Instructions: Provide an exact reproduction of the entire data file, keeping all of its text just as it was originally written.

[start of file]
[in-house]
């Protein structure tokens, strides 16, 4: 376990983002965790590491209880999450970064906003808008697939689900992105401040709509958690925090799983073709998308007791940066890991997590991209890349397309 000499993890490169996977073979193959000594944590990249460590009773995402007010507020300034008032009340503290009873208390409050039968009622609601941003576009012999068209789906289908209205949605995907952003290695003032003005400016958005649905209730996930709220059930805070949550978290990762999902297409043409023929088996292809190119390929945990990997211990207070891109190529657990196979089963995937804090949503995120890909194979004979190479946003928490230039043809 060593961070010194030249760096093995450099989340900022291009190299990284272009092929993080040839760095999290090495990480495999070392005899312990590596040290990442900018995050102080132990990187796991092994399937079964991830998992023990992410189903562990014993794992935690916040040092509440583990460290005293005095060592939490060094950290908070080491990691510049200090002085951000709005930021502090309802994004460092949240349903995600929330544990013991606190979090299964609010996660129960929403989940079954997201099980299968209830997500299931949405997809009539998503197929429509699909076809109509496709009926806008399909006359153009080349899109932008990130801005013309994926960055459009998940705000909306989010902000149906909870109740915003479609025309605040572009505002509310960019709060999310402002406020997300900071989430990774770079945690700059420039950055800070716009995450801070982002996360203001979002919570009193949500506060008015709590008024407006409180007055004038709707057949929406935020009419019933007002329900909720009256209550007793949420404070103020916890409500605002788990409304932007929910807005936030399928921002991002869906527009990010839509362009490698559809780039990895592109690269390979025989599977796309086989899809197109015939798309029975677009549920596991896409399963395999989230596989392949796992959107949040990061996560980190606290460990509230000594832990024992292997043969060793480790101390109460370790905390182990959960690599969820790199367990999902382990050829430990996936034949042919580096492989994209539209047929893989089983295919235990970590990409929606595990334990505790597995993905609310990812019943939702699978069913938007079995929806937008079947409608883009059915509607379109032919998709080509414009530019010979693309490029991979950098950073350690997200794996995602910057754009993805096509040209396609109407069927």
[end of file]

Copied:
[in-house]
């Protein structure tokens, strides 16, 4: 376990983002965790590491209880999450970064906003808008697939689900992105401040709509958690925090799983073709998308007791940066890991997590991209890349397309 000499993890490169996977073979193959000594944590990249460590009773995402007010507020300034008032009340503290009873208390409050039968009622609601941003576009012999068209789906289908209205949605995907952003290695003032003005400016958005649905209730996930709220059930805070949550978290990762999902297409043409023929088996292809190119390929945990990997211990207070891109190529657990196979089963995937804090949503995120890909194979004979190479946003928490230039043809 060593961070010194030249760096093995450099989340900022291009190299990284272009092929993080040839760095999290090495990480495999070392005899312990590596040290990442900018995050102080132990990187796991092994399937079964991830998992023990992410189903562990014993794992935690916040040092509440583990460290005293005095060592939490060094950290908070080491990691510049200090002085951000709005930021502090309802994004460092949240349903995600929330544990013991606190979090299964609010996660129960929403989940079954997201099980299968209830997500299931949405997809009539998503197929429509699909076809109509496709009926806008399909006359153009080349899109932008990130801005013309994926960055459009998940705000909306989010902000149906909870109740915003479609025309605040572009505002509310960019709060999310402002406020997300900071989430990774770079945690700059420039950055800070716009995450801070982002996360203001979002919570009193949500506060008015709590008024407006409180007055004038709707057949929406935020009419019933007002329900909720009256209550007793949420404070103020916890409500605002788990409304932007929910807005936030399928921002991002869906527009990010839509362009490698559809780039990895592109690269390979025989599977796309086989899809197109015939798309029975677009549920596991896409399963395999989230596989392949796992959107949040990061996560980190606290460990509230000594832990024992292997043969060793480790101390109460370790905390182990959960690599969820790199367990999902382990050829430990996936034949042919580096492989994209539209047929893989089983295919235990970590990409929606595990334990505790597995993905609310990812019943939702699978069913938007079995929806937008079947409608883009059915509607379109032919998709080509414009530019010979693309490029991979950098950073350690997200794996995602910057754009993805096509040209396609109407069927």